I think that you're very right on all the points made. I'm a fan of animation, and Animate produce consistently good work. It can get so tiresome, though, to have to watch short after short after short in an auditorium, which is undoubtedly the best medium for feature film but negates many of the strengths of animated shorts - or shorts of any kind for that matter. Animate are in a great position to be able to market their website as the prime location to engage with short film, it feels as though they are holding themselves back by continuing to hold screenings.
Last night I braved the elements to rush to Tate Modern at the end of the day for a screening of the seven AnimateTV 2008 films. And now I'm wondering quite why I bothered. Not because the films are not worthwhile. Each one is well worth watching and two -- of which more below -- are stand-outs. But I'm pondering whether I actually needed to go to an auditorium to see them, in large part because of the excellence of the Animate Projects website. The films themselves are on offer here, along with the rich related resources I want to highlight in this post. Who needs screenings anymore?
I know, I know. Of course it's good to see any film, and perhaps especially lovingly crafted animations, on a big screen with strong sound. It's a concentrated, focussed experience with few distractions. Of course, too, the communal experience of a cinema enhances the experience, gathering up laughter and delight and, on occasion, offering an echo chamber for collective bemusement. And of course not even I am enough of a misanthrope not to enjoy greeting a colleague or two in the crowd.
Then again, there's a lot to be said for hunkering down with a good website. Online, Animate Projects offers each of the seven films, which are between 3 and 10 minutes long, at two resolutions. There are video interviews with each of the makers -- and these are rather more informative than last night's post-screening Q&A, which by the time I had to leave hadn't really got going. Plus there are short newly-commissioned critical essays, lots of contextual information, galleries of stills and occasional extras like an early film test for Tal Rosner's film Without You.
Overall, for my current taste, there's a touch too much 'cute' in the programme. Even if critic and curator Marketa Uhlirova argues that the cuteness of perhaps the most ambitious of the films, Barnaby Barford's Damaged Goods, is knowing, ironic and cool. 'The results of Barford’s interventions are grotesque but distinctly modern,' she suggests about the tale in which porcelain boy meets porcelain girl, she goes to pieces and then -- well watch the film. 'The characters’ cuteness ends up strange, unsettling and sometimes a bit rude.'
Tal Rosner's hard-edged, near (but far from entirely) abstract Without You has rather more to offer. It's a film of colour and surface and form, of painterly qualities and pastoral sounds, shot in industrial suburbia and sharply edited as a visual and aural dance for the senses. This is Len Lye for the twenty-first century, extending a modernist tradition of abstract animation that looks back to Walter Ruttmann and Oskar Fischinger.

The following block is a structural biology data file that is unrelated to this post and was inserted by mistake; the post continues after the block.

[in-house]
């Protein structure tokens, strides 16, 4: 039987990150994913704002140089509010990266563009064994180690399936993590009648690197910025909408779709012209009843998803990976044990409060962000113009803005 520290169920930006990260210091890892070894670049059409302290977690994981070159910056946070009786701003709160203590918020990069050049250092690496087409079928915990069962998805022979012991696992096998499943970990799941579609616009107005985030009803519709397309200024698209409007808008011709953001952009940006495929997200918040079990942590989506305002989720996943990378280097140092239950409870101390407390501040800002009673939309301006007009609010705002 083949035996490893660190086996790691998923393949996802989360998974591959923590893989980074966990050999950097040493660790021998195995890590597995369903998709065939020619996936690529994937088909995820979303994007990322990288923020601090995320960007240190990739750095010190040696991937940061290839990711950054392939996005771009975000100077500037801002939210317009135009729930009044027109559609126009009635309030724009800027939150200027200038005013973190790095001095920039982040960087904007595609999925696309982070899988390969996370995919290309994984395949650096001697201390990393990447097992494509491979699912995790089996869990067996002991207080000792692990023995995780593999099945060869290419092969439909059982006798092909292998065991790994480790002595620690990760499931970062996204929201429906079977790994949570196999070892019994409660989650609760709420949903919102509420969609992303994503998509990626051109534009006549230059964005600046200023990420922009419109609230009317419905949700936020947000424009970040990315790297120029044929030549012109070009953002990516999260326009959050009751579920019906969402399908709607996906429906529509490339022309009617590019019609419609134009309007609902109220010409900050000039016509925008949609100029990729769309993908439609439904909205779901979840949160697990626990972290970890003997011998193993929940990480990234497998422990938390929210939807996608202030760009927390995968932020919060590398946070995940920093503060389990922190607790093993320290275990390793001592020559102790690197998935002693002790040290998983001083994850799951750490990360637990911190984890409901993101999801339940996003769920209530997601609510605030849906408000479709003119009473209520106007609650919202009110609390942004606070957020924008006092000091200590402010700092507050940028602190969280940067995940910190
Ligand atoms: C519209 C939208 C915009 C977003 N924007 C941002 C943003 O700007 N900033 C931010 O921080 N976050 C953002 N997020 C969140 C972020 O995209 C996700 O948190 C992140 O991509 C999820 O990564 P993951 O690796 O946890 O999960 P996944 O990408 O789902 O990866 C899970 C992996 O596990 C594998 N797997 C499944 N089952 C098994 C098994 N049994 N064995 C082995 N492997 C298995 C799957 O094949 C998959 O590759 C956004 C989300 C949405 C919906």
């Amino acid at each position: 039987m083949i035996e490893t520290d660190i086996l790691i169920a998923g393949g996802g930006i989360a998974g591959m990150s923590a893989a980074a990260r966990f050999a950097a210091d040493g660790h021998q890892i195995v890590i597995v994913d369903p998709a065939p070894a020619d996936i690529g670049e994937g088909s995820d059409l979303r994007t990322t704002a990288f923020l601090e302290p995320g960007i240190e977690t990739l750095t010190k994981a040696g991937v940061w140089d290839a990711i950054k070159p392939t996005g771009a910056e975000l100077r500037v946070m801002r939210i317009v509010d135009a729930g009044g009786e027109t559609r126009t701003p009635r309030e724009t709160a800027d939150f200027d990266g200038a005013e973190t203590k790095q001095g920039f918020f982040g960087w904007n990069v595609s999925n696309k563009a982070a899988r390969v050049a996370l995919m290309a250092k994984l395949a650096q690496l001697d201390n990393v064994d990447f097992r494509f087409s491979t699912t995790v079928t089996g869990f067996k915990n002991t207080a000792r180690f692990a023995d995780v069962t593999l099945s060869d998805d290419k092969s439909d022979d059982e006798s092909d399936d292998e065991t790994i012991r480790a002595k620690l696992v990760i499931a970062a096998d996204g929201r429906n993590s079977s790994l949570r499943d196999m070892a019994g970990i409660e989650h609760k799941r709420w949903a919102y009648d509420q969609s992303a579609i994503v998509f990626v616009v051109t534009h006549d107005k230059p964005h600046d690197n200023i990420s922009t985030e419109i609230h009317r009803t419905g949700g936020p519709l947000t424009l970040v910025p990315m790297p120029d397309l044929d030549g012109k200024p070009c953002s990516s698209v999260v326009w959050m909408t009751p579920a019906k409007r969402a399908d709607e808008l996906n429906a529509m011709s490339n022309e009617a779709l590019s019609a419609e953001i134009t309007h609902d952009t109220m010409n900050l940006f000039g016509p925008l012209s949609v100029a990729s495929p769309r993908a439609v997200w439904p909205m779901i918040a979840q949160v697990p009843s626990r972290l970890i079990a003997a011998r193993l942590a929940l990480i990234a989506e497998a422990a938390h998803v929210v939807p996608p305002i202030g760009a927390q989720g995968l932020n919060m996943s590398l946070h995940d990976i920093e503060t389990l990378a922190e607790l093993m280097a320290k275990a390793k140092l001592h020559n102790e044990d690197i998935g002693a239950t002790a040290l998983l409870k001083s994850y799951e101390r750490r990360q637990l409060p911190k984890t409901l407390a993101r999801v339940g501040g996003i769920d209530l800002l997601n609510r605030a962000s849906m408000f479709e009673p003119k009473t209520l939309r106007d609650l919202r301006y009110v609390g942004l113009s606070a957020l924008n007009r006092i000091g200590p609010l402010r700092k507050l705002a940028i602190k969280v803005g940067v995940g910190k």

The giant of between-the-wars modernism who is specifically referenced by the film is Josef Albers, who was associated with German's Bauhaus design school and then became an influential painter and teacher for America's Abstract Expressionists. Rosner prefaces his film with a precisely distilled poetic quotation from Albers:
The other film from the programme that thrilled me last night is Emily Richardson's Cobra Mist. Shot using time-lapse and motion control, this is a landscape portrait of Orford Ness, a now abandoned (but still largely inaccessible) military testing ground on the Suffolk coast. Spooky, alluring, enigmatic and perhaps apocalyptic, the film has a tremendous tough beauty.
The films were co-financed by Arts Council England and Channel 4, and were shown on television back in September. But they feel very at home on the web, especially when related links can take you from a video interview with Emily Richardson to a short erudite essay about Cobra Mist by filmmaker Andrew Kotting to Emily Richardson's own website with extensive information about her other films to a new DVD published by LUX of six of her films, including Cobra Mist. And to the news that the DVD is to be launched next Tuesday, 9 December, at an event at Café Oto in London.
Animate Projects, meanwhile, goes from strength to strength, commissioning the next group of AnimateTV 2009 films as well as co-commissioning Primitive, a major multi-platform project from the exceptional Thai filmmaker and artist Apichatpong Weerasethakul. We've got a particular interest in this since it is being produced by our sister company, Keith Griffiths and Simon Fields' Illuminations Films, who are working with Kick the Machine, Bangkok. Look out for more on this here in an imminent post from Keith.
Why Mr Wyver! You make us blush! Thank you very much for the blog, and thank you Dan DC too. I think there is a point in doing the screenings - the cinema experience, and the opportunity to hear the artists talk and to question them. And we do only do four of them. But the films do reach a much bigger audience online. One thing we haven't done enough is develop discussion and debate - but in the new year, with a bit of help from UK Film Council, we're taking steps to rectify that. I hope you'll both be joining in. gt